Written by Mike Leven
Often times, when thinking about the past, one relates those thoughts to both the present and the future. February 1, 2021 will mark 60 years to the day of the beginning of such observations. At this stage, the only reality certain is that our industry will continue a steady up and down now and in the future. But it will survive.
Some past notes: In 1961, there was a crisis in New York City hospitality when the jet plane was announced for passengers so they could fly roundtrip one day from major destinations and not stay overnight. This threatened all properties that catered to passengers who arrived by train. Well, instead, the opposite happened with booming business and leisure travelers never seen before. Prior to that, hotels were empty in July and August, but the boom in leisure travel changed that. Before the 1960s, resort travel and cruise travel were for the rich. In the summer, resorts had guests staying four-to-six weeks, but as shorter stays grew with more leisure and meeting demand and affluence, longer stays became a thing of the past and resorts survived by changing their marketing and delivery systems. Some didn’t change—and they didn’t survive.
What we witnessed in these examples was that flexibility versus those trying to keep the status quo and a reluctance to accept the changing customer needs caused failures. And some great old names disappeared.
With growth in demand after the ’60s, room rates previously that grew at $1.00 a year began to move upward. In fact, in New York City, the first $50 rate did not happen until the mid ’70s when interest rates skyrocketed and development of new product was kept to a minimum. In the meantime, the industry segmented its product line even though Holiday Inn opened in 1954—and its growth was stunning—and copycats like Ramada and others followed, as well as economy lodging and budget hotels for lower-rate customers proliferated. Financial and market changes always affected those and luxury segments as well. But the world kept changing, and growing affluence and international travel added to domestic demand, and with new development peaking, the oversupply exceeded the demand. When that happens, many new developments do poorly and if a recession comes along, they do not make it. But when the global economy and the domestic economy turn and money is available, new product is created to meet the needs at the time.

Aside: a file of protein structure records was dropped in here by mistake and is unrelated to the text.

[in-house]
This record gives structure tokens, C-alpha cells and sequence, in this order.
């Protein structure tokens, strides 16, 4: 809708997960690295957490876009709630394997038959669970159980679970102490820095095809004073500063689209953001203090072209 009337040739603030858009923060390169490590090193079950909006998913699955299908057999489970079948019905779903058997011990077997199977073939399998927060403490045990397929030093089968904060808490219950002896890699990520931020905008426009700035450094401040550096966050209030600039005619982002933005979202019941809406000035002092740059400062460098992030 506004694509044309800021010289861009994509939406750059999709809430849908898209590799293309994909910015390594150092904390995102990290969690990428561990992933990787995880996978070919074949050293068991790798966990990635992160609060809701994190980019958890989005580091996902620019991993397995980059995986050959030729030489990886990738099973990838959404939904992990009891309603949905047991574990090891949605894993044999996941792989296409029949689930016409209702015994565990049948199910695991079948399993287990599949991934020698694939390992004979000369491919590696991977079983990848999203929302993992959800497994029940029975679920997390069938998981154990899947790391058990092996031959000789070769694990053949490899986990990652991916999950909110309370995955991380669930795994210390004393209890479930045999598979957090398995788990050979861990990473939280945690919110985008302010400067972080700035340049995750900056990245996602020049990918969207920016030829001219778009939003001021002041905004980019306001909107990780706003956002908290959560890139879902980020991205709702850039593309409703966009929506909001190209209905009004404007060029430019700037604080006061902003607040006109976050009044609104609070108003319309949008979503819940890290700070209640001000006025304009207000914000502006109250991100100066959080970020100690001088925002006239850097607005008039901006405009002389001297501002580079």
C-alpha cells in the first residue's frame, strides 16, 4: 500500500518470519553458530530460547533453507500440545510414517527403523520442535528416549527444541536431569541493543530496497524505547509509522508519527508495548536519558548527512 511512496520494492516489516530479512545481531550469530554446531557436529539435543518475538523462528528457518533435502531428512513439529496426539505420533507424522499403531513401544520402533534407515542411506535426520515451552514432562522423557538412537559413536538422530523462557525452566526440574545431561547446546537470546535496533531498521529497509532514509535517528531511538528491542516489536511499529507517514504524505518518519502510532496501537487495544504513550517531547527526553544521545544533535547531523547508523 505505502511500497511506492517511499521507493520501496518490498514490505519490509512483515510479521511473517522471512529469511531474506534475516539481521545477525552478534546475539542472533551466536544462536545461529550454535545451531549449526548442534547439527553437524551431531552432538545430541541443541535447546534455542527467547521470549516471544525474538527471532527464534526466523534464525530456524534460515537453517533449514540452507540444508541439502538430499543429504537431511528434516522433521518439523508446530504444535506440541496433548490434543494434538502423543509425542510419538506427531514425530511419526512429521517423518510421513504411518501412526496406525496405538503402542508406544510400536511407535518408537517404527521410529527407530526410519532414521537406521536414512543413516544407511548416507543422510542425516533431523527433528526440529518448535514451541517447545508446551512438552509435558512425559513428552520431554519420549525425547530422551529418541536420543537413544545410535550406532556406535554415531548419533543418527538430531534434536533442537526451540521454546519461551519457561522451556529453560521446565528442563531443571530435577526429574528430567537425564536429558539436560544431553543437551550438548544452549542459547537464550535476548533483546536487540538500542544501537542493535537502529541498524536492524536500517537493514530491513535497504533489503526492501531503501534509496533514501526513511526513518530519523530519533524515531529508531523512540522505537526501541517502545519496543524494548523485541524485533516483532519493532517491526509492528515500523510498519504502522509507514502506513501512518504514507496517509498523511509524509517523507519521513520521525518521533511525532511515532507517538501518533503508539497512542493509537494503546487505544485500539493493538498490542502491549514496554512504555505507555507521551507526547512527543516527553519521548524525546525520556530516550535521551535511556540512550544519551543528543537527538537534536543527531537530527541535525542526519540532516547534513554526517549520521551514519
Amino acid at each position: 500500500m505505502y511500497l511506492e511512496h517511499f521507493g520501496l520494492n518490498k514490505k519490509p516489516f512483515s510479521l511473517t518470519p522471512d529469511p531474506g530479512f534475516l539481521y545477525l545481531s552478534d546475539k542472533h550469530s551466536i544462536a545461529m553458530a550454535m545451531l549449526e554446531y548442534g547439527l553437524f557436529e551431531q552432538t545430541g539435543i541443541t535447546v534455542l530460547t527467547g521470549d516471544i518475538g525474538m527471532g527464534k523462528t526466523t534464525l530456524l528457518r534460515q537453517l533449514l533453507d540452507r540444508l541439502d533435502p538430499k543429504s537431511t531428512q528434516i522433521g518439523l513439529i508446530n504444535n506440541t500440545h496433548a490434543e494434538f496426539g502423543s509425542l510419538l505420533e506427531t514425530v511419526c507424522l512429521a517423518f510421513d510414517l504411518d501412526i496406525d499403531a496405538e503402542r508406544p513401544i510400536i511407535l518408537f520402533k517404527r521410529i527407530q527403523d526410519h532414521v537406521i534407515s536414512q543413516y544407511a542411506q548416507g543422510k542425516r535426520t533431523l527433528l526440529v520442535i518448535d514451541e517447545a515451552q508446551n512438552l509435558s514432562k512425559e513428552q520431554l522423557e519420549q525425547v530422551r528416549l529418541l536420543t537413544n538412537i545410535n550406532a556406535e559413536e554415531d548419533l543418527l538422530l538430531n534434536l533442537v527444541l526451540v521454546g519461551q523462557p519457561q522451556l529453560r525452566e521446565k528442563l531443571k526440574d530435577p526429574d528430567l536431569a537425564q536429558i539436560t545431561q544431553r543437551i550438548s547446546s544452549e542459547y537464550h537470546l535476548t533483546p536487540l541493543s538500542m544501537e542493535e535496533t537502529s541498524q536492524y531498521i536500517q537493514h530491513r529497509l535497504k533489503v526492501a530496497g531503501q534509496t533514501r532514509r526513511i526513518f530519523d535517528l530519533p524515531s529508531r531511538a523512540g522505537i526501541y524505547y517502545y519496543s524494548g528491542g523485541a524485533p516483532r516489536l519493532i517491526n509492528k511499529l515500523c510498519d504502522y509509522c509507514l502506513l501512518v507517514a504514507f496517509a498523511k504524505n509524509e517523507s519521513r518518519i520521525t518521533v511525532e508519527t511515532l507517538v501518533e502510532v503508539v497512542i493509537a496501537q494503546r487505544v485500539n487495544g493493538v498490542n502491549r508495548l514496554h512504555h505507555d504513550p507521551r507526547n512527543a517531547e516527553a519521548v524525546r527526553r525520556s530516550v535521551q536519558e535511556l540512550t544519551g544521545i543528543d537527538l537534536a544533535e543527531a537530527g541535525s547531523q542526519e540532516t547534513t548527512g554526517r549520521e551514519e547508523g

Select-service properties, new companies in extended-stay and suite properties replaced old ideas and satisfied more demanding guests, as well as increasing profit margins for owners in the 1980s and ’90s. New brands using new distribution systems and electronic reservations—both their own and third parties—arrived to help along with new titled executives in revenue management and technology, which increased market penetration and reached new customers. But all the while, nothing stayed the same. So after all of that, what have we learned today? There will always be crisis. There will always be change. Always the weak will disappear—and even some strong—but the business will always be here. Be lean and be watchful for like today, break-even points have been lowered. Good people and companies get credit through the difficult times and make it through.
This article is too short to be able to predict the next crisis, but leadership must always remain in the model that understands risk, admires and respects change, and tests innovation that makes it easier and more satisfying to both the guests and employees—for after all, one cannot exist in this business without the happiness of both. We have two eyes and one brain. One eye to focus on today and another to focus on tomorrow, knowing that today’s best practice may not be tomorrow’s. The future winners will always satisfy the human part of our business. The “h” in “hospitality” can never stand for “hostility.” The survivors of the future ups and downs will have prepared because their culture will allow it.
Our business will always be there with changing times, with changing people, with changing technology, with changing financial cycles and with changing leadership. After all is said and done, how wonderful it is to be in a business that will always be there even if you do not know what form the future will take. That is why we love it. HB